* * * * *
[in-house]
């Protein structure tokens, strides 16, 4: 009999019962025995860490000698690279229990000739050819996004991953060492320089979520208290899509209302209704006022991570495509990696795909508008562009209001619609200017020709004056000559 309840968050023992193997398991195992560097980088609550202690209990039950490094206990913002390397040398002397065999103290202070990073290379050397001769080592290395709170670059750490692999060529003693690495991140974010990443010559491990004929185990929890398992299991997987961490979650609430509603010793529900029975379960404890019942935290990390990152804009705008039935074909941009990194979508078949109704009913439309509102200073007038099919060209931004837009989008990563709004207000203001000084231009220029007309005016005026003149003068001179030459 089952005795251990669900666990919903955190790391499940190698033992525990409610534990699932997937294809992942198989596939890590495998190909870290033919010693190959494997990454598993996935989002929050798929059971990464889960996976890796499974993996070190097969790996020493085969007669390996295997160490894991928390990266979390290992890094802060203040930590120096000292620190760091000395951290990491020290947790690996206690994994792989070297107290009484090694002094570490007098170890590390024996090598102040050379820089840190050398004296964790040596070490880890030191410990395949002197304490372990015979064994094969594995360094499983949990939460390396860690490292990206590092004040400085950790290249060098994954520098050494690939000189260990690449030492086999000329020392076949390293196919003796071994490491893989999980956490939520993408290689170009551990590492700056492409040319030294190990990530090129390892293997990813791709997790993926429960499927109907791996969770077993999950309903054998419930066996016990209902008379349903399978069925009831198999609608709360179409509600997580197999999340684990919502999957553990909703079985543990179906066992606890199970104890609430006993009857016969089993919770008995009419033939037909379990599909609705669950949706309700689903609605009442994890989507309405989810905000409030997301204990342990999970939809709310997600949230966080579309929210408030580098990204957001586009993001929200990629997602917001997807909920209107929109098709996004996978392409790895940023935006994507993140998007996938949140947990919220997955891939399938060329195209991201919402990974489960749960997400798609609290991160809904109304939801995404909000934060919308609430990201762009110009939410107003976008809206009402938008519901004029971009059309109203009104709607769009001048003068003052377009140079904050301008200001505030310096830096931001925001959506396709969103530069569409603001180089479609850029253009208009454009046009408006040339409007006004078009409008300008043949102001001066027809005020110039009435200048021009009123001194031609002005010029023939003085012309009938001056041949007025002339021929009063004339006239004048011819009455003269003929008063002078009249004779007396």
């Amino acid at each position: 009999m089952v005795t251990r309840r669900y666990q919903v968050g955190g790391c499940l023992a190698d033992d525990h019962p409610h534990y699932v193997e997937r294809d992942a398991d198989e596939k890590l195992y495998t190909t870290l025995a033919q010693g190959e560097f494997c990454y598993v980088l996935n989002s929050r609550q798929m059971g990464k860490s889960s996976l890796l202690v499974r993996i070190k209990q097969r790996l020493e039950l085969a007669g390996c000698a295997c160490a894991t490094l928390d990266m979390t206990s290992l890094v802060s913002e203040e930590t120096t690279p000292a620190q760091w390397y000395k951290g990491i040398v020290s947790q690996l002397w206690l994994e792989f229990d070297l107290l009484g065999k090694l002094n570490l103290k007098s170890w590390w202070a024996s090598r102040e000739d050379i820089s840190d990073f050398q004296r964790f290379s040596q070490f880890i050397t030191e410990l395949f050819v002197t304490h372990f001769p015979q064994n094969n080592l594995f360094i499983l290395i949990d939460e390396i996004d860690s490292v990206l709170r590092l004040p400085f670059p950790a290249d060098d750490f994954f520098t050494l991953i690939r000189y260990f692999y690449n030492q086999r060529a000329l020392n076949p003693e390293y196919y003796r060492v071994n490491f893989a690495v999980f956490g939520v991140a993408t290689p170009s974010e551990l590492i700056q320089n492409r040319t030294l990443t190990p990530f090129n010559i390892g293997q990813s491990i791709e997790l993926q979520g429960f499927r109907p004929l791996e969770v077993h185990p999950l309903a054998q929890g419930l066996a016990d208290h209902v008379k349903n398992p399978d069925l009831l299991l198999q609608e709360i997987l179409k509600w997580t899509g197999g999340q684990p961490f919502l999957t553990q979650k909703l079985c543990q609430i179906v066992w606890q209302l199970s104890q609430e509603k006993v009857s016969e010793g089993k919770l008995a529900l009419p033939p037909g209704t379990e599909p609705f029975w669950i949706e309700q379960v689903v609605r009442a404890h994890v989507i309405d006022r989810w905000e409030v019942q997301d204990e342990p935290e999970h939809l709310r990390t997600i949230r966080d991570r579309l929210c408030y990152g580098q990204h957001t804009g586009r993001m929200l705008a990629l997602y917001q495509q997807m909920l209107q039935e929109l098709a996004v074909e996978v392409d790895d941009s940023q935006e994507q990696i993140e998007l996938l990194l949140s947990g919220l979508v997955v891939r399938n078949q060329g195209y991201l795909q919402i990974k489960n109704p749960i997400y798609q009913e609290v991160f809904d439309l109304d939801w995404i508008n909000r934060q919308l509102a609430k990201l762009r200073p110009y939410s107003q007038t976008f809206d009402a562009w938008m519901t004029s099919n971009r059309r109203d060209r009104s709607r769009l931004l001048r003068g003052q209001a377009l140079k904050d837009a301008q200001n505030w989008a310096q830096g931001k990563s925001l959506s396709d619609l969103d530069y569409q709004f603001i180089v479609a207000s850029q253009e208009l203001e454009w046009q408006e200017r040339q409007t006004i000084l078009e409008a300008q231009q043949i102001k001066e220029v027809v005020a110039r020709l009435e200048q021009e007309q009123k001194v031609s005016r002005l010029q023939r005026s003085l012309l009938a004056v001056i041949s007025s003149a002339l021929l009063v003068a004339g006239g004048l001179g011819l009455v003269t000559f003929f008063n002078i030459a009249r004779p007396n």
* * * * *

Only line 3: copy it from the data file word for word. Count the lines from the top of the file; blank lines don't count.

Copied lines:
């Amino acid at each position: 009999m089952v005795t251990r309840r669900y666990q919903v968050g955190g790391c499940l023992a190698d033992d525990h019962p409610h534990y699932v193997e997937r294809d992942a398991d198989e596939k890590l195992y495998t190909t870290l025995a033919q010693g190959e560097f494997c990454y598993v980088l996935n989002s929050r609550q798929m059971g990464k860490s889960s996976l890796l202690v499974r993996i070190k209990q097969r790996l020493e039950l085969a007669g390996c000698a295997c160490a894991t490094l928390d990266m979390t206990s290992l890094v802060s913002e203040e930590t120096t690279p000292a620190q760091w390397y000395k951290g990491i040398v020290s947790q690996l002397w206690l994994e792989f229990d070297l107290l009484g065999k090694l002094n570490l103290k007098s170890w590390w202070a024996s090598r102040e000739d050379i820089s840190d990073f050398q004296r964790f290379s040596q070490f880890i050397t030191e410990l395949f050819v002197t304490h372990f001769p015979q064994n094969n080592l594995f360094i499983l290395i949990d939460e390396i996004d860690s490292v990206l709170r590092l004040p400085f670059p950790a290249d060098d750490f994954f520098t050494l991953i690939r000189y260990f692999y690449n030492q086999r060529a000329l020392n076949p003693e390293y196919y003796r060492v071994n490491f893989a690495v999980f956490g939520v991140a993408t290689p170009s974010e551990l590492i700056q320089n492409r040319t030294l990443t190990p990530f090129n010559i390892g293997q990813s491990i791709e997790l993926q979520g429960f499927r109907p004929l791996e969770v077993h185990p999950l309903a054998q929890g419930l066996a016990d208290h209902v008379k349903n398992p399978d069925l009831l299991l198999q609608e709360i997987l179409k509600w997580t899509g197999g999340q684990p961490f919502l999957t553990q979650k909703l079985c543990q609430i179906v066992w606890q209302l199970s104890q609430e509603k006993v009857s016969e010793g089993k919770l008995a529900l009419p033939p037909g209704t379990e599909p609705f029975w669950i949706e309700q379960v689903v609605r009442a404890h994890v989507i309405d006022r989810w905000e409030v019942q997301d204990e342990p935290e999970h939809l709310r990390t997600i949230r966080d991570r579309l929210c408030y990152g580098q990204h957001t804009g586009r993001m929200l705008a990629l997602y917001q495509q997807m909920l209107q039935e929109l098709a996004v074909e996978v392409d790895d941009s940023q935006e994507q990696i993140e998007l996938l990194l949140s947990g919220l979508v997955v891939r399938n078949q060329g195209y991201l795909q919402i990974k489960n109704p749960i997400y798609q009913e609290v991160f809904d439309l109304d939801w995404i508008n909000r934060q919308l509102a609430k990201l762009r200073p110009y939410s107003q007038t976008f809206d009402a562009w938008m519901t004029s099919n971009r059309r109203d060209r009104s709607r769009l931004l001048r003068g003052q209001a377009l140079k904050d837009a301008q200001n505030w989008a310096q830096g931001k990563s925001l959506s396709d619609l969103d530069y569409q709004f603001i180089v479609a207000s850029q253009e208009l203001e454009w046009q408006e200017r040339q409007t006004i000084l078009e409008a300008q231009q043949i102001k001066e220029v027809v005020a110039r020709l009435e200048q021009e007309q009123k001194v031609s005016r002005l010029q023939r005026s003085l012309l009938a004056v001056i041949s007025s003149a002339l021929l009063v003068a004339g006239g004048l001179g011819l009455v003269t000559f003929f008063n002078i030459a009249r004779p007396n």